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CK Goldiing | Emotions trump equipment28.02.2019

We speak to the director of The World I Forgot, which will be screened at Papaya Rocks Film Festival.

Your film will be shown at the inaugural Papaya Rocks Film Festival in London, what does taking a part in this event mean to you?

Can't wait to hang out with everyone at Papaya Rocks – thank you sincerely for selecting my film.And I adore firsts: first kiss, first girlfriend, first time I tasted lemon cheesecake.

Do you think nerves will set in closer to your screening?

Nope. My film spans only 32 seconds. If people don't like it, there'll be another one along shortly, no hard feelings.

Tell me a little bit about your work. How did this film come about?

I'm a writer and creator. The technicalities and gear underpinning the film don't appeal to me in the least. Instead, I'm obsessed with sharing unscripted truths. The World I Forgot was shot spontaneously on my Samsung S6 – it was simply me documenting a slice of my day. I had no agenda, I was just lying under a tree, and immediately felt a connection to reality that I'd too easily forgotten given my unhealthy relationship with social media. As I was laying there, under those mighty branches, I felt reborn. I know how “hippy” that sounds, but it's true. I wanted to document it as a personal reminder to myself.

What was the inspiration behind your screenplay?

It's more of a diary entry than a screenplay. The only dialogue in the film is my voiceover. I actually filmed, edited and uploaded the film to YouTube in under six hours. The day I made it, I'd just finished a month-long challenge that required me to write, produce and release a new YouTube show every day for a month. By the time The World I Forgot was born, I was exhausted and had no desire to spend excessive time crafting something fancy. As a result, the voiceover was recorded in one take, and with no script. I had no idea what I was going to say until I hit “record” – I chose instead to trust that I'd say something vaguely lucid. As a self-confessed overthinker, this approach was incredibly liberating. That said, to this day, there are bits in the voiceover that I don't like, but I wanted to challenge my overthinking, so refused to redo it. And I'm proud of myself (laughs).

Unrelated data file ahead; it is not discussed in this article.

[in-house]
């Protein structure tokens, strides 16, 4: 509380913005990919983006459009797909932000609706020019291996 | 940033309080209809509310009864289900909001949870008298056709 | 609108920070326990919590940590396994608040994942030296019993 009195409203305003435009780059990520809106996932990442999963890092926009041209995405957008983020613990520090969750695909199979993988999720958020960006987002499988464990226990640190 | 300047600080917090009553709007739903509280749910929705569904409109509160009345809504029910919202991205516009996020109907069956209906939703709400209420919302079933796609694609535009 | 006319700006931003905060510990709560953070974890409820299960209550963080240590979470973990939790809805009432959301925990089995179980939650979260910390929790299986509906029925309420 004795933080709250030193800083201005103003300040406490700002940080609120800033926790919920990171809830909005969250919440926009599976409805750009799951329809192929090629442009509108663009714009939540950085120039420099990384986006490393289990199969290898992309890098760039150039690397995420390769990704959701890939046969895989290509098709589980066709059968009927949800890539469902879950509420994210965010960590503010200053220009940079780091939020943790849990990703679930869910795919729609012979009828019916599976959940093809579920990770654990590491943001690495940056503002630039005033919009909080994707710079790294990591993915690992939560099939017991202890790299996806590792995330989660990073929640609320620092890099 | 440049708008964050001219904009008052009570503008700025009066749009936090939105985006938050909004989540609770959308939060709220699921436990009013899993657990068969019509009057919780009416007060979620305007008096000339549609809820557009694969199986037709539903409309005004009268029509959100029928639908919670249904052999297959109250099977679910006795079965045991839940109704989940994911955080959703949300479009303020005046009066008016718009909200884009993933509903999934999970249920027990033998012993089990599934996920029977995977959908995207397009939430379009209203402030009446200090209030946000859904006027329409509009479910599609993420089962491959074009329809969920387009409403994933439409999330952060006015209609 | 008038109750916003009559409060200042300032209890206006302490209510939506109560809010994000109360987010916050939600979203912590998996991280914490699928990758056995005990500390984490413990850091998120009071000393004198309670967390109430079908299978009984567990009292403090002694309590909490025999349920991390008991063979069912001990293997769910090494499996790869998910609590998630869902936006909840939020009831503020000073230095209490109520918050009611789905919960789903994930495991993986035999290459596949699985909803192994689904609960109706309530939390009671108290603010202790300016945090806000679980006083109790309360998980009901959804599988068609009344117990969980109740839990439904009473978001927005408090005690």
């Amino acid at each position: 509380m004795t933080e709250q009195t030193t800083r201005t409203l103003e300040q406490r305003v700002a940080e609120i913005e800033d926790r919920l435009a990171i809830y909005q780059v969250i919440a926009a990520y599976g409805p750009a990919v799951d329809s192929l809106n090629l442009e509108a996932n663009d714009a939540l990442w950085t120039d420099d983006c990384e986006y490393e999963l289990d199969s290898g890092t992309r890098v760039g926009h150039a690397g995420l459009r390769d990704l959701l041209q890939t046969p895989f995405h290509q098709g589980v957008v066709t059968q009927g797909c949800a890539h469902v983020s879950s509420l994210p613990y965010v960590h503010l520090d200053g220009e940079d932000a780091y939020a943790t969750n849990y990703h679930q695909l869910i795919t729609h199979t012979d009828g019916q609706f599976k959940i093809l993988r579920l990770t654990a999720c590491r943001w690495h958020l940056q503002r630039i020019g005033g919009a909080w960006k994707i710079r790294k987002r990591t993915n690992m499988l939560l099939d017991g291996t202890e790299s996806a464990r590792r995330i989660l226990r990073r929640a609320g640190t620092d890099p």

What was the hardest scene for you to film?

In truth, nothing about it was a challenge. I had no clue what I was going to do with the footage. I just wanted a permanent record of how emotionally rich I felt lying under that handsome tree. Everything was filmed in under twenty minutes, then I fell asleep on wet grass.

What were the biggest challenges you faced making this film?

Making sure nothing was stolen as I slept.

Have you always wanted to be a filmmaker?

Nope. Ultimately, I just love telling stories in all formats: be it written, audio or visual. My background as a radio presenter and magazine features writer means I'm fortunate to have done it all.

Do you have any advice or tips for a fellow filmmaker?

I consider myself a writer/storyteller more than I consider myself a traditional filmmaker. But if pushed, my advice would be: stop trying to show how clever you are with your equipment, and instead, fall in love with the business of making people feel something.

What are you currently working on?

Plane tickets – I'm going to San Diego. I recently released my debut short film 61 HUGS and it has been invited to screen at the International Mobile Film Festival in April. £476 for return tickets baby, boom! Trust me, finding that bargain price was work! And I'm also filming The Train this year – my most TV-friendly project yet. I look forward to selling the format to Channel 5, as now they have a huge Big Brother-shaped hole in their schedule.

What do you hope people will take away from your film?

Emotions trump equipment. Every time. No exceptions.

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